There are a number of places in the Bible that mention the need of the fear of the Lord and His punishment of evil and of unfaithfulness of Christians.  While most Christians accept the idea that God disciplines His people, the form that this discipline takes is almost completely vague and undefined.  I suggest that the Scriptures reveal and describe this chastising and that this punishment will occur principally in the one thousand year reign of Christ.

The fear of the Lord and relationships

Before the Lord began teaching His disciples through His discourse called the “Sermon on the Mount”, in chapter 5 verse 1, we read that the Lord Jesus seeing the multitude went up onto a mountain and sat down, then His disciples came to Him.  Apparently only the disciples followed Him up the mountain so His discourse was preached mainly to them.  There is no indication that the multitude also accompanied Him.  In verses 21-22 Jesus taught His disciples saying,

“You have heard that it was said to those of old, ‘You shall not murder, and whoever murders will be in danger of the judgment.’  But I say to you that whoever is angry with his brother without a cause shall be in danger of the judgment. And whoever says to his brother, ‘Raca!’ shall be in danger of the council. But whoever says, ‘You fool!’ shall be in danger of hell fire.”

Since the Lord was teaching His disciples when He spoke of one brother being angry with another He was speaking of two Christian brothers in conflict.  One Christian calls his brother Raca, which means, a good-for-nothing fool (no fear of the Lord here).  If a Christian speaks to his brother like this, Jesus taught that he is in danger of hell fire.  The Lord wasn’t  referring to an unsaved person, since an unsaved person will go to hell even if he does not call anyone Raca.  Whenever the Bible talks about works, it speaks to those who are already in relationship with God.  For those who do not belong to God, there is no need to mention works or deeds.  Jesus is speaking of a saved person, a brother, but because he is angry with his brother, he is in danger of hell fire.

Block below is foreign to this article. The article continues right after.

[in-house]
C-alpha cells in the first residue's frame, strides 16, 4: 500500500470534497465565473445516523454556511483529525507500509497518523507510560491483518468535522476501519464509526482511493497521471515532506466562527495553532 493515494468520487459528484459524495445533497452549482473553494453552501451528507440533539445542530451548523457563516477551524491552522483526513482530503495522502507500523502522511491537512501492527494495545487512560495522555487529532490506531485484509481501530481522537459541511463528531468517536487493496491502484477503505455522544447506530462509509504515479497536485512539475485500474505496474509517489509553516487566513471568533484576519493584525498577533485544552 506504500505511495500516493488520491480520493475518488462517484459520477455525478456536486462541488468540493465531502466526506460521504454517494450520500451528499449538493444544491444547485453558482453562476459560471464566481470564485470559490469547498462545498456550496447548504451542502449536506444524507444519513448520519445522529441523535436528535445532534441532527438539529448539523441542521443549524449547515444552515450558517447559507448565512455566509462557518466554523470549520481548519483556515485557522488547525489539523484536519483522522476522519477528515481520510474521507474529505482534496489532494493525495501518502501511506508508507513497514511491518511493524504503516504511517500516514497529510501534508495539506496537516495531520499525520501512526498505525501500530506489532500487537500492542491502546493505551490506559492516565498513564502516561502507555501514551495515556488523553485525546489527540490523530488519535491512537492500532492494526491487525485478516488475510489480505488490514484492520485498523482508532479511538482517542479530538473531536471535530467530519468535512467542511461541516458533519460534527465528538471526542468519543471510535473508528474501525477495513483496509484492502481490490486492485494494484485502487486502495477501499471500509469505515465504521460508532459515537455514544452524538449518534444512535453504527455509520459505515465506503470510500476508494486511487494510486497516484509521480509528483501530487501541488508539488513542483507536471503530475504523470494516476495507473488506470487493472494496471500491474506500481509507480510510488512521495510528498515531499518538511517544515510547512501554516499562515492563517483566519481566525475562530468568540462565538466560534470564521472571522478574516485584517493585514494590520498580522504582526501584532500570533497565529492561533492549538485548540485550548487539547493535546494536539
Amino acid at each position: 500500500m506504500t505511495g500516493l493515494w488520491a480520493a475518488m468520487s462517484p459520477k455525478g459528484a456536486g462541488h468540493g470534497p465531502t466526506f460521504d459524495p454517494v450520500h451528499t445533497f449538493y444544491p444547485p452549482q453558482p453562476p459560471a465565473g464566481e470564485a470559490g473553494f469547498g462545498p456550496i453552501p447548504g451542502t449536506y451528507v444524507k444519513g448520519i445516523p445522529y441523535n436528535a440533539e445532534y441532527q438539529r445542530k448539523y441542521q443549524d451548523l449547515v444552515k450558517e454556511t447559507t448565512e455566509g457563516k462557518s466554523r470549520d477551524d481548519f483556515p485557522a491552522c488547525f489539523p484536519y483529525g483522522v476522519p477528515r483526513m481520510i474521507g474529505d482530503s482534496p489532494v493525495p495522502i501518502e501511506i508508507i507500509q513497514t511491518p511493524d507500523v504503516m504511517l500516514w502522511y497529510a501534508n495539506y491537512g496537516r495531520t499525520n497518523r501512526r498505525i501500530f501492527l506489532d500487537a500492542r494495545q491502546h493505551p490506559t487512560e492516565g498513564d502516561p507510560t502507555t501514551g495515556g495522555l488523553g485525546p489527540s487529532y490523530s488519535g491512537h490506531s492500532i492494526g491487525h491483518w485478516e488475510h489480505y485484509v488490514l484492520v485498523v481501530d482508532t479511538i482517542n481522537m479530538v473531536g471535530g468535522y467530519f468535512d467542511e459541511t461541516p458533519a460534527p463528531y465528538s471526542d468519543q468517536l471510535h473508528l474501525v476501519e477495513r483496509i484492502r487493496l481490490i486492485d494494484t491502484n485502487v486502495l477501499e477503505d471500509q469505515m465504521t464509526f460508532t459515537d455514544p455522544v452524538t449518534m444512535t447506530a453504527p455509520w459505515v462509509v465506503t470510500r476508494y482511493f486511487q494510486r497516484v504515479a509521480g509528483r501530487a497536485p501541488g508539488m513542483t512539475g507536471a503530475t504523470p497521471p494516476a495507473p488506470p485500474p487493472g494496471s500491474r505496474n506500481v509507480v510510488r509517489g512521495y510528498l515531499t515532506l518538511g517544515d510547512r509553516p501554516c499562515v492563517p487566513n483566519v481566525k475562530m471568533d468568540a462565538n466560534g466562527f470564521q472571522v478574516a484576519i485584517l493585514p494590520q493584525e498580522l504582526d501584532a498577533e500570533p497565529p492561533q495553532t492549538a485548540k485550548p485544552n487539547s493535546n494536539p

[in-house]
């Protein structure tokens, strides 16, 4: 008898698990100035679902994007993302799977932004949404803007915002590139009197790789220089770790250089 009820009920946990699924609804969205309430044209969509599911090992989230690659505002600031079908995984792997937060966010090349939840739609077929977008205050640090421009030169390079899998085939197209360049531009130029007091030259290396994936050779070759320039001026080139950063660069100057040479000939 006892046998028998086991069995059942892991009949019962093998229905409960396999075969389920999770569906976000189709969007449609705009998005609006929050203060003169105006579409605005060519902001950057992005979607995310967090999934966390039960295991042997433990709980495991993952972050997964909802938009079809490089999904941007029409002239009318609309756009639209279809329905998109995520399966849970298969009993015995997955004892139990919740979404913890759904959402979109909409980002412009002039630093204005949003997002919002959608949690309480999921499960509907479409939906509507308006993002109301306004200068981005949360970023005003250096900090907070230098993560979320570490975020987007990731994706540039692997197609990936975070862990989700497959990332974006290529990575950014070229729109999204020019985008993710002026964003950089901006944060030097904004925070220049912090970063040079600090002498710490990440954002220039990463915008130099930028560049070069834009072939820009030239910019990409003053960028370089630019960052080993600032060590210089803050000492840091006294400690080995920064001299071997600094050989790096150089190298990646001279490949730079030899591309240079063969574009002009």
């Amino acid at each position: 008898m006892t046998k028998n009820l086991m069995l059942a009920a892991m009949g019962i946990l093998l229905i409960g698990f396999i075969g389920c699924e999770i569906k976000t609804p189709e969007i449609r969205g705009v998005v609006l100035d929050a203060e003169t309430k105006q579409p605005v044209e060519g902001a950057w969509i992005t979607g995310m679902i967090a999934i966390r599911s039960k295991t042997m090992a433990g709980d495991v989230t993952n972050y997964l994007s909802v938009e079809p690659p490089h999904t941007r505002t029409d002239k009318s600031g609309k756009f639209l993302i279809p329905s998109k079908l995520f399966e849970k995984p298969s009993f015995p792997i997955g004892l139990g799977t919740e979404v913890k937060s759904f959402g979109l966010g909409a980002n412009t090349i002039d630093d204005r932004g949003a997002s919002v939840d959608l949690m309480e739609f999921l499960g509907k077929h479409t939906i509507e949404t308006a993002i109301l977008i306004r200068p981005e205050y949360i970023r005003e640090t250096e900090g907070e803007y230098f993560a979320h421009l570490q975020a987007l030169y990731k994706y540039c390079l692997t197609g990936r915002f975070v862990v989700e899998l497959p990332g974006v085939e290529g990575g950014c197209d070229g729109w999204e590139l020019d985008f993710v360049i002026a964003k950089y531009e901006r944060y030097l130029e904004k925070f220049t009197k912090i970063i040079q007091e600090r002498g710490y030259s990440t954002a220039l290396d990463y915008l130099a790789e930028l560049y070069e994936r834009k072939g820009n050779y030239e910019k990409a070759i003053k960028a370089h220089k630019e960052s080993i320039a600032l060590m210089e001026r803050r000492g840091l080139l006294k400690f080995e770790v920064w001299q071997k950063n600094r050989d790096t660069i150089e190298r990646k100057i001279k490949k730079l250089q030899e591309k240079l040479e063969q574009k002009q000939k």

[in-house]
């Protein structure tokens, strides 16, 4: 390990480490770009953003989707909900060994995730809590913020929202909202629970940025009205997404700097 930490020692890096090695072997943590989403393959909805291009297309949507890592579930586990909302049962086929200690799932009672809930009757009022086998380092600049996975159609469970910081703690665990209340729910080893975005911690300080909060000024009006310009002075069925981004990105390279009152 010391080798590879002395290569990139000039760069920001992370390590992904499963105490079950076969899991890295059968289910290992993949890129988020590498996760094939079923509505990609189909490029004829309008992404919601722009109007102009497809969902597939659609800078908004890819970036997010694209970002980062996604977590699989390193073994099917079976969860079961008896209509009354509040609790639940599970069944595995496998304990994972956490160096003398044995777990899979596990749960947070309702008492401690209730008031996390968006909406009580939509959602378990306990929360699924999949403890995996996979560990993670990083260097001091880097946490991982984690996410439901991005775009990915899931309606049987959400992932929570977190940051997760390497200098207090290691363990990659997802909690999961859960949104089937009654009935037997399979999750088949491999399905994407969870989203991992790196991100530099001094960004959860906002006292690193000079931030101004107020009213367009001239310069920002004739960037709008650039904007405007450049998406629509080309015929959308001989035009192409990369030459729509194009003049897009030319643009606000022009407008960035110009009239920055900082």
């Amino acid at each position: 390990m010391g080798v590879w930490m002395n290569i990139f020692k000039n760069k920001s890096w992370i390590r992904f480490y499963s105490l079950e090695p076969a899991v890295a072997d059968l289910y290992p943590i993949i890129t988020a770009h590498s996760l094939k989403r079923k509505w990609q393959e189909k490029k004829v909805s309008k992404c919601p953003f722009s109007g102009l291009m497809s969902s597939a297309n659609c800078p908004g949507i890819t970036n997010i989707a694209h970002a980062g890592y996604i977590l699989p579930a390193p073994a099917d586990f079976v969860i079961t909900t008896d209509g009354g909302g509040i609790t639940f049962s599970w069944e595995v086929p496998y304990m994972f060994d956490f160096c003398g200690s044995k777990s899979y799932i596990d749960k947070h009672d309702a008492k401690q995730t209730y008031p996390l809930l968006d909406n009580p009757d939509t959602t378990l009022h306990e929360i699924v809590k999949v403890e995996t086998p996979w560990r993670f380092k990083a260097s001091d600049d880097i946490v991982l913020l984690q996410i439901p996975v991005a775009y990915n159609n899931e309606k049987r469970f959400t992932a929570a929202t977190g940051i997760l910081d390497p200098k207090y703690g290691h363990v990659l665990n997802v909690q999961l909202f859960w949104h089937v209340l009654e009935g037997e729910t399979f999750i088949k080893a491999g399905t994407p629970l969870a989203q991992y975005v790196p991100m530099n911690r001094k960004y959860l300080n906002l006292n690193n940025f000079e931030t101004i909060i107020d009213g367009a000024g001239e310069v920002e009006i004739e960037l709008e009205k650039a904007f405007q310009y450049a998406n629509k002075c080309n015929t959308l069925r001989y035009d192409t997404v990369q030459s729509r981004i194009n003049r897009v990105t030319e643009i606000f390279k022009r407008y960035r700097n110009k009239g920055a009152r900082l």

Jesus continued in verse 23 saying,

Therefore if you bring your gift to the altar, and there remember that your brother has something against you,  leave your gift there before the altar, and go your way. First be reconciled to your brother, and then come and offer your gift.  Agree with your adversary quickly, while you are on the way with him, lest your adversary deliver you to the judge, the judge hand you over to the officer, and you be thrown into prison.”

Jesus was speaking of the principle of fellowship in this passage.  In order to have fellowship with God we must maintain fellowship with our brethren.  The problem is laxity in applying the principle because of a misunderstanding of verse 25.  In verse 25 Jesus warns that we should quickly resolve complaints and conflicts with our brother before he takes the matter to the judge.  Many imagine that Jesus spoke of a spiritual principle concerning fellowship and then left a warning that applied exclusively to the Jewish economy of justice.  While Jesus did speak in terms of a temporal process of justice before men in this age and more specifically within the judicial system existent in Israel in the first century, He was speaking prophetically of what will happen in the judicial economy of His Millennial Kingdom reign.  Things like this will happen in the kingdom age. The kingdom is very strict and no one can participate without a fear of the Lord.  The Lord will rule with a rod of iron! God’s grace reigns today in this age, but in that age, justice will reign, and perfection will be required of those who serve the King.